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Talks between Sony and Toshiba to develop a common standard for next generation DVDs have broken down, heightening the prospect of a damaging format war reminiscent of the clash between VHS and Betamax videocassette recorders more than 20 years ago.

“There was a lot of political pressure exerted upon us to standardise the formats, but because of different approaches a compromise was not technically possible,” said Ryoichi Hayatsu, head of high definition DVD development at NEC, the Japanese electronics maker.

Mr Ryoichi told FT Deutschland, the FT’s sister paper, that NEC would begin in September to deliver HD-DVD disc drives to computer manufacturers, producers of video recorders and as peripheral devices for end customers.

Hopes were raised earlier this year when Sony and Toshiba held talks to establish a unified format for next generation DVDs capable of recording high-quality content, including high-definition movies and video games.

Sony is supporting Blu-ray disc technology along with most consumer electronics makers, including Samsung and Matsushita. Toshiba is championing HD-DVD with the backing of NEC and Sanyo among others.

Entertainment industry officials, hardware executives and analysts have all said a divided market would likely probably confuse consumers and delay adoption of the technology. It would also hit the manufacturers and content developers that end up backing the losing format.

Only one standard will survive, said Masaya Yamasaki, an electronics analyst at Nomura, the Japanese brokers. “A co-existence of the two formats is unlikely – that does not make economic sense,” she said.

The two camps have battled for years to win over hardware makers and content providers, particularly Hollywood studios, to gain supremacy. But Hollywood has split over the new technology, with Time Warner, Viacom, Paramount and NBC Universal supporting HD-DVD and Walt Disney, 20th Century Fox, Sony Pictures and Universal, which Sony recently took over, backing Blu-ray.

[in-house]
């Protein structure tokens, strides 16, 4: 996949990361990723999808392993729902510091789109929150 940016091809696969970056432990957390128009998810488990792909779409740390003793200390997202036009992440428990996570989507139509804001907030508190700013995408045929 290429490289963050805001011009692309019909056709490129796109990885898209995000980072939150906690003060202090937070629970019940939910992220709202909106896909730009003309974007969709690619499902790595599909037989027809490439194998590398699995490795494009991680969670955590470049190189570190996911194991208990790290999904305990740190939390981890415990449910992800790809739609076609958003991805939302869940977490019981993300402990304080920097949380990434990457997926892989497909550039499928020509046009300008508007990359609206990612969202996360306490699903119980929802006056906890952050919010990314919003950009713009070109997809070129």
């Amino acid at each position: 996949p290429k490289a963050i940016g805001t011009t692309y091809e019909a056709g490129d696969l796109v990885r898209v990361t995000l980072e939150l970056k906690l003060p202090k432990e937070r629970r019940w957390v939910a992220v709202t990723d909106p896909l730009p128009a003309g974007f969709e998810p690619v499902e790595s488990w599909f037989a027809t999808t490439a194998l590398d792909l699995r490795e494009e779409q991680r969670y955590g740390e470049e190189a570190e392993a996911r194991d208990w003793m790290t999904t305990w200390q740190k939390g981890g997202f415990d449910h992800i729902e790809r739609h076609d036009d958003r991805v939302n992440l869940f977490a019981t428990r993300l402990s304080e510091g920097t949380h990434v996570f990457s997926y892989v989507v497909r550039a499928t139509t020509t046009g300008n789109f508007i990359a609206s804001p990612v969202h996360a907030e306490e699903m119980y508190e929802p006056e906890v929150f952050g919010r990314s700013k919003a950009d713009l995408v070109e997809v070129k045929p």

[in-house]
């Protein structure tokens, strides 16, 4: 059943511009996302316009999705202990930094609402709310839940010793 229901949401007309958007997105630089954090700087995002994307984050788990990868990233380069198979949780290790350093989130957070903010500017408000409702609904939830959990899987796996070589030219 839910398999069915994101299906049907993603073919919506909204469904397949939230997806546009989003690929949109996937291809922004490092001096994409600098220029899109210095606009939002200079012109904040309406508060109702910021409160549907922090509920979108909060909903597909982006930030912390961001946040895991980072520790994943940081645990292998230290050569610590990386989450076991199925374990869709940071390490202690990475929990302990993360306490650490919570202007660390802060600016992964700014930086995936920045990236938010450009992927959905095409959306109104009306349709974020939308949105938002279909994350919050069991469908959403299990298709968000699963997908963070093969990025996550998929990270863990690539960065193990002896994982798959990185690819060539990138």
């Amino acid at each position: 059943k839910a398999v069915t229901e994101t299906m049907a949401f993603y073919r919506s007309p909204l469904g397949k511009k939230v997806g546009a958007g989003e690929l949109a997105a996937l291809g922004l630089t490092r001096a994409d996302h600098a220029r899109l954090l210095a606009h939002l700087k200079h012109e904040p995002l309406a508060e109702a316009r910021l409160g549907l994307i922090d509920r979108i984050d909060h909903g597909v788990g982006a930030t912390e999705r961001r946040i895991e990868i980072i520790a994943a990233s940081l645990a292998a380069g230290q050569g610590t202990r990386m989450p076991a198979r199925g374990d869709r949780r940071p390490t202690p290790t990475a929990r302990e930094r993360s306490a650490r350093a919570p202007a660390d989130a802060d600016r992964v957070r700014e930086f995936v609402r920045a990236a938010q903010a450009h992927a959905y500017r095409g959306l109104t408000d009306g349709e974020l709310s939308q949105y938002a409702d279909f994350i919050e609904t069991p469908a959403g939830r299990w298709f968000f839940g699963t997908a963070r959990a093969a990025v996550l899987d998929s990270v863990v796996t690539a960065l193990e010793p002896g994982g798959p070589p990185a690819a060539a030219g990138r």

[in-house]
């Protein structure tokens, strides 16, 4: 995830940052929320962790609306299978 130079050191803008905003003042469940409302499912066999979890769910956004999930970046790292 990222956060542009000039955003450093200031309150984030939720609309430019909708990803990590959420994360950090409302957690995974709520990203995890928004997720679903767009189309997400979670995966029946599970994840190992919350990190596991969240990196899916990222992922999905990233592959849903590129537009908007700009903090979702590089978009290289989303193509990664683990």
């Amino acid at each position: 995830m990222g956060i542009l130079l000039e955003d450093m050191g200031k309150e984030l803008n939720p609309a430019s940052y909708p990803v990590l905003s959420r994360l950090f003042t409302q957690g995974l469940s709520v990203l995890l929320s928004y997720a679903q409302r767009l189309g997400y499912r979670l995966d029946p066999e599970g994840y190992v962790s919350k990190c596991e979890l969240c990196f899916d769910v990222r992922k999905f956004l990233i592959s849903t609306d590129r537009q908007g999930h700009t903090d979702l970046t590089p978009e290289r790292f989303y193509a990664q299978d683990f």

Published reports said negotiations fell through because neither the Blu-ray or HD-DVD camps yielded and time ran out to develop a format before the launch of new products from both groups. “A compromise would have brought bad results for both sides,” said Mr Hayatsu.

However, one studio official dismissed reports that talks had broken down. “It’s posturing. Just because they walked out of meetings today doesn’t mean they won’t talk tomorrow.” the official said.

NEC said it aimed to have a HD-DVD player on the market by Christmas. Several studios have announced plans to release titles on next generation discs by the end of the year. , although some seem likely to delay the launch until next year

HD-DVD offers lower manufacturing costs, since production techniques are similar to current DVDs. But analysts think Blu-ray will be the core of any compromise, because it offers more capacity and is seen as a technological leap forward. Despite the breakdown in talks, it was understood neither side had ruled out the possibility of a unified format in the future.

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